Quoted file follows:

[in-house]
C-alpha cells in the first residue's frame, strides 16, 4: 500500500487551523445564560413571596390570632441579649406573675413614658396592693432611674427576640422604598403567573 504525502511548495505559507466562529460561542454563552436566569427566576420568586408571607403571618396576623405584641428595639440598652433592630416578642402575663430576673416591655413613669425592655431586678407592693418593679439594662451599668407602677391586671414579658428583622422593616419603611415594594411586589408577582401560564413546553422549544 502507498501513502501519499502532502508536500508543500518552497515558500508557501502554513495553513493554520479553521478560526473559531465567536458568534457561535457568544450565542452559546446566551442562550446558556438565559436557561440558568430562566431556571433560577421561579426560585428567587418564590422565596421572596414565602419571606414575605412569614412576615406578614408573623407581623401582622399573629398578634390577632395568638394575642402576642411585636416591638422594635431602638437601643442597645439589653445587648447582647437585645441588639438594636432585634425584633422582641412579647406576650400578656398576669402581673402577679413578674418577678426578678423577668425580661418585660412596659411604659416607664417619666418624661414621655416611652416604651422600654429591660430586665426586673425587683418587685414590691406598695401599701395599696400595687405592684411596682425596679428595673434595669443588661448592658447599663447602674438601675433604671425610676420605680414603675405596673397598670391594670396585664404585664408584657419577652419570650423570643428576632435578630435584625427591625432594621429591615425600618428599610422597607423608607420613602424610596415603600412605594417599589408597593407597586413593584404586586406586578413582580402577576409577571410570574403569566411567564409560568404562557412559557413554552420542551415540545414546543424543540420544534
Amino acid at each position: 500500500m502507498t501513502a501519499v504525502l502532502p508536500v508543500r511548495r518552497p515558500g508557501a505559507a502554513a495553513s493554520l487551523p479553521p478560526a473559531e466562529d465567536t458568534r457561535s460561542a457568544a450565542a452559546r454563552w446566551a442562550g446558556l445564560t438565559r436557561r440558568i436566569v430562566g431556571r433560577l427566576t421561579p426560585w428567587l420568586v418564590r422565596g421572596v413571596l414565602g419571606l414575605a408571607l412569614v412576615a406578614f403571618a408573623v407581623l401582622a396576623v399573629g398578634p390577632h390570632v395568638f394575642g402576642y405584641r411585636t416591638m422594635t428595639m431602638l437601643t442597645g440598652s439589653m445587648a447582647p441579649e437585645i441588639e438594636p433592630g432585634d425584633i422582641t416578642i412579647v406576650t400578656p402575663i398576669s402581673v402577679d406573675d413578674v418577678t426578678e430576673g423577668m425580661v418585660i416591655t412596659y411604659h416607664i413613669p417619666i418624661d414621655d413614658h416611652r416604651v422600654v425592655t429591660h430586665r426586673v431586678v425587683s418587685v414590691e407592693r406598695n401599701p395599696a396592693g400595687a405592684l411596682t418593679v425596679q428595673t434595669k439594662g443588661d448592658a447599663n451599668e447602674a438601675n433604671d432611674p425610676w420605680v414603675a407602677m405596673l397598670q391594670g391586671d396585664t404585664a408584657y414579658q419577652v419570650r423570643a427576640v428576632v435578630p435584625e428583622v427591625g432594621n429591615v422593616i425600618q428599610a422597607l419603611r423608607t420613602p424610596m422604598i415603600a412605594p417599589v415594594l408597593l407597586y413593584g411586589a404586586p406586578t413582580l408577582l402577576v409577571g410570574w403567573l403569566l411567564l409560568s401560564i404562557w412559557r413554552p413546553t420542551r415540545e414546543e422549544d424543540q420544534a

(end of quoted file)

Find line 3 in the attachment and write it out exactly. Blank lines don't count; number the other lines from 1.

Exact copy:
Amino acid at each position: 500500500m502507498t501513502a501519499v504525502l502532502p508536500v508543500r511548495r518552497p515558500g508557501a505559507a502554513a495553513s493554520l487551523p479553521p478560526a473559531e466562529d465567536t458568534r457561535s460561542a457568544a450565542a452559546r454563552w446566551a442562550g446558556l445564560t438565559r436557561r440558568i436566569v430562566g431556571r433560577l427566576t421561579p426560585w428567587l420568586v418564590r422565596g421572596v413571596l414565602g419571606l414575605a408571607l412569614v412576615a406578614f403571618a408573623v407581623l401582622a396576623v399573629g398578634p390577632h390570632v395568638f394575642g402576642y405584641r411585636t416591638m422594635t428595639m431602638l437601643t442597645g440598652s439589653m445587648a447582647p441579649e437585645i441588639e438594636p433592630g432585634d425584633i422582641t416578642i412579647v406576650t400578656p402575663i398576669s402581673v402577679d406573675d413578674v418577678t426578678e430576673g423577668m425580661v418585660i416591655t412596659y411604659h416607664i413613669p417619666i418624661d414621655d413614658h416611652r416604651v422600654v425592655t429591660h430586665r426586673v431586678v425587683s418587685v414590691e407592693r406598695n401599701p395599696a396592693g400595687a405592684l411596682t418593679v425596679q428595673t434595669k439594662g443588661d448592658a447599663n451599668e447602674a438601675n433604671d432611674p425610676w420605680v414603675a407602677m405596673l397598670q391594670g391586671d396585664t404585664a408584657y414579658q419577652v419570650r423570643a427576640v428576632v435578630p435584625e428583622v427591625g432594621n429591615v422593616i425600618q428599610a422597607l419603611r423608607t420613602p424610596m422604598i415603600a412605594p417599589v415594594l408597593l407597586y413593584g411586589a404586586p406586578t413582580l408577582l402577576v409577571g410570574w403567573l403569566l411567564l409560568s401560564i404562557w412559557r413554552p413546553t420542551r415540545e414546543e422549544d424543540q420544534a